C Programming in 2021

by Ray Dall

################################################################################
Section 3
################################################################################

Now let us examine a more realistic program. One which most schools will use as their first program, but misses some of the fine points you just learned. The "Hello World" program.


Once again, type the following into nano (nano printing.c), then write it out ([CTL] X).
(You should be an old hand at this by now).

/* 
   NAME:	printing.c
   DESCRIPTION:	Teaches about compiler errors, inclusion, header files, and the standard input/output header.
   SYNOPSIS:	./a.out
*/
   int	main()		
   {
	printf("Hello World\n");
	return(0);
   }



Once you have typed this into your text editor and saved it as a .c file, and assuming you've made no mistakes, you have a fully functional C program. One small problem: Computers don't speak C - so you are going to have to compile (convert) it into an Assembly language program. This is done using the C compiler:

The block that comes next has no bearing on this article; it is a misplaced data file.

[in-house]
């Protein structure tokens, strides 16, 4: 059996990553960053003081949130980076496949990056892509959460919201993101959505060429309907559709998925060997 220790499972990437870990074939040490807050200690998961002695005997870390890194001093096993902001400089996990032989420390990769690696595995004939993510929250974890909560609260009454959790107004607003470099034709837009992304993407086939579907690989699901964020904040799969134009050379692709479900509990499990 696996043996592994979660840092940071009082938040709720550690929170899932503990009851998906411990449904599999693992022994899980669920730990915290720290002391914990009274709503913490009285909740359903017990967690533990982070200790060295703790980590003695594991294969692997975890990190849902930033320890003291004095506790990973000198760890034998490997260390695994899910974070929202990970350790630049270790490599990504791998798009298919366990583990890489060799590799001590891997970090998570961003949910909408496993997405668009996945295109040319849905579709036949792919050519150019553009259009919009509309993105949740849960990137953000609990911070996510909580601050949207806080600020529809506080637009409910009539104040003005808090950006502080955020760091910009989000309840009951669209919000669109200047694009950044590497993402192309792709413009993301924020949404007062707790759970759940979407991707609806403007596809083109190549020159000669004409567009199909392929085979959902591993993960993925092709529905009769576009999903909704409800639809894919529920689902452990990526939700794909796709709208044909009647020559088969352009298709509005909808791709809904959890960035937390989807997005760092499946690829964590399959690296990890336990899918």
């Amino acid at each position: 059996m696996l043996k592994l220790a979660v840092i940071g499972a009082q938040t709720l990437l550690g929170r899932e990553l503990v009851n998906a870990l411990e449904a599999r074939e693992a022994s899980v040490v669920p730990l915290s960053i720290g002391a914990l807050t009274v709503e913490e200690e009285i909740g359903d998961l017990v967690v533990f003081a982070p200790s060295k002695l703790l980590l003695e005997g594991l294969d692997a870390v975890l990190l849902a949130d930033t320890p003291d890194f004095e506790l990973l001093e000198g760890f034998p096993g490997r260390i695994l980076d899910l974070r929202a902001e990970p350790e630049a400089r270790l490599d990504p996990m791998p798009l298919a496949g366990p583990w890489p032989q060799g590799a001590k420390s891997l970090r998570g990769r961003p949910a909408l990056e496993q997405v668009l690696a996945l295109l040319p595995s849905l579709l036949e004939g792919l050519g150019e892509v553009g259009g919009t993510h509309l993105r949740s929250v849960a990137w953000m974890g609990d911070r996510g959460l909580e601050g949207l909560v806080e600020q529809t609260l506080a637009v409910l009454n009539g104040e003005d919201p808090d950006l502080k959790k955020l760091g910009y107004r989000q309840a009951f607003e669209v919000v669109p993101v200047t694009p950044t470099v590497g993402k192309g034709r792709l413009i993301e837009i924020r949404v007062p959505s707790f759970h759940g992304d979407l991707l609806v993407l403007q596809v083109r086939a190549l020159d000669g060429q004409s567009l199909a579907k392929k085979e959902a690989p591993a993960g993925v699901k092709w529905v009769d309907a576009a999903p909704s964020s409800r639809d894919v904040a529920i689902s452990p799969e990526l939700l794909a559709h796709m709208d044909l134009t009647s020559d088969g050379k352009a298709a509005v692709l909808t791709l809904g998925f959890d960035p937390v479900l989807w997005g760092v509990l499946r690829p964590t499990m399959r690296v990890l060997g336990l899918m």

cc printing.c 



Note: If you typed this into nano properly, when you compiled it, you should have gotten an error message much like the one below.


$: > cc ./printing.c
./printing.c: In function "main":
./printing.c:6:2: warning: incompatible implicit declaration of built-in function "printf" [enabled by default]
  printf("Hello World\n");



Here is a good point to teach you a couple of acronyms.

     RTFM and RTFC

RTFM is an acronym for:

Read
The
FULL
Manual

RTFC is an acronym for:

Read
The
Frustrated
Compiler

In this particular case, we frustrated our compiler by telling it to do something it wasn't equipped to do. Whenever you do that, the compiler barfs out a message telling you just how inadaquate you are, and usually giving you hints on how you can improve your code.

Let's RTFC and examine EXACTLY what it is telling us:


$: > cc ./printing.c
./printing.c: In function "main":
./printing.c:6:2: warning: incompatible implicit declaration of built-in function "printf" [enabled by default]
  printf("Hello World\n");



We typed:
   $: > cc ./printing.c

In the first line, it tells us which function (main) was at fault. Remember, we can have many functions in a single program.

In the second line, it told us that we "implicitly" declared a function.